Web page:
New Delhi: Even as news of 26/11 terrorist Ajmal Kasab's hanging sparked reactions across India, the reaction in Pakistan - the land of Kasab's birth - was muted. Indian government admitted it had had trouble getting a response from Pakistan. Minister of External Affairs Salman Khurshid said, "We had trouble even giving the note to Pakistan and had to fax."
In the only official statement Pakistan's Foreign office, said it had received and acknowledged India's intimation of Kasab's impending execution on Tuesday, adding, Pakistan condemns terrorism in all its forms and manifestation and is willing to cooperate with all countries to eliminate the scourge.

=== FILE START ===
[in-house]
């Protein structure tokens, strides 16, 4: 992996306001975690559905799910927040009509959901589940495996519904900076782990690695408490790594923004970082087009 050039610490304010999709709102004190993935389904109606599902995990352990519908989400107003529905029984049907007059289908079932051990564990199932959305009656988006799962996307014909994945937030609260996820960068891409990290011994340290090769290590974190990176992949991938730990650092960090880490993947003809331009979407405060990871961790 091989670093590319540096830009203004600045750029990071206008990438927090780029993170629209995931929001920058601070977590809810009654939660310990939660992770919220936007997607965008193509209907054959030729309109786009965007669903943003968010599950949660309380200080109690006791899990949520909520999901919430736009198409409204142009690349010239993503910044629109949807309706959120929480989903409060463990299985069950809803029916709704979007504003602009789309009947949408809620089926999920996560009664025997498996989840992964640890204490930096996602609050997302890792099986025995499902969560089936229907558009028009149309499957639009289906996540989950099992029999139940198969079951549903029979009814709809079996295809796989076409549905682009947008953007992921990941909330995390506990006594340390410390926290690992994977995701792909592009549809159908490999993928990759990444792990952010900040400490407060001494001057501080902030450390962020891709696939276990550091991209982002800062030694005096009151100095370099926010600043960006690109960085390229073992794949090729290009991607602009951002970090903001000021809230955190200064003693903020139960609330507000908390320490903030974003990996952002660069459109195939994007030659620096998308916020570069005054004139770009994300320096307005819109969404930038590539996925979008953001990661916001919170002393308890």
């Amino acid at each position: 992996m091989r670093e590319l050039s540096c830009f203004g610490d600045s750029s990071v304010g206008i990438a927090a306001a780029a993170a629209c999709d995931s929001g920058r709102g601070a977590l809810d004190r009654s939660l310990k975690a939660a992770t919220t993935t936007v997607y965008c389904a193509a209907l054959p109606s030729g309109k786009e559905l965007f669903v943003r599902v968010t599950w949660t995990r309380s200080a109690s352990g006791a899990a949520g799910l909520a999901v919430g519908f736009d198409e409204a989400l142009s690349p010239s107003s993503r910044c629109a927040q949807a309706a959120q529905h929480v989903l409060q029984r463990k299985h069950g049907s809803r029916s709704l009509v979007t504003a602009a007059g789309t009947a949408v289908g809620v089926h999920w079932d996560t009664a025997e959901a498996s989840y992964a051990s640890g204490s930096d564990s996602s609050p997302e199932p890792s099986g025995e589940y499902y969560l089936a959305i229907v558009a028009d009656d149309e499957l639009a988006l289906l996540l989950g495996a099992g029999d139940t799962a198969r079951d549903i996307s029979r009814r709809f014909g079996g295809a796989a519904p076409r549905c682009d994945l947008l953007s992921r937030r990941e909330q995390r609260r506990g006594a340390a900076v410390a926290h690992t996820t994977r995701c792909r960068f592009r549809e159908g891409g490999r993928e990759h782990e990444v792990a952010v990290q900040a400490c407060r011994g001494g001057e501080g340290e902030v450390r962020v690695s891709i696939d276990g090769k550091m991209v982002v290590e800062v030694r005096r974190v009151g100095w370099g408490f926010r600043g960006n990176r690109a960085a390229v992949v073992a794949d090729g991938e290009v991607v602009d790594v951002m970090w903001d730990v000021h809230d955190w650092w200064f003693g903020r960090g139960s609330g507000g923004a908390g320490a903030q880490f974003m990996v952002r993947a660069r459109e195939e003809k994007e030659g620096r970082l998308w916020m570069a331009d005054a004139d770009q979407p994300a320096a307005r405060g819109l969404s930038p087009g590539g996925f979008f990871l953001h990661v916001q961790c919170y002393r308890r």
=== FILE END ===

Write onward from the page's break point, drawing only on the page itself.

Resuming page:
Pakistan's stony silence on Kasab is nothing new. For the past four years Islamabad has rejected all Kasab's requests for consular visits and had refused to accept the bodies of the other nine Mumbai attackers and Kasab's family has mysteriously disappeared from their Faridkot village.
The larger impact of Kasab's execution may be felt on the 26/11 trial itself as pressure on Pakistan builds to complete 26/11 trial of six handlers and to track the masterminds. This also ends debate on access to Kasab by Pakistan investigators and Pakistan may toughen stand on India's please for clemency for terror convict Sarabjeet Singh.
For now India hopes the message that has gone out not just to Pakistan, but to the world that there is little tolerance for terrorism here while establishing that even the most ruthless terrorists are given due process of law.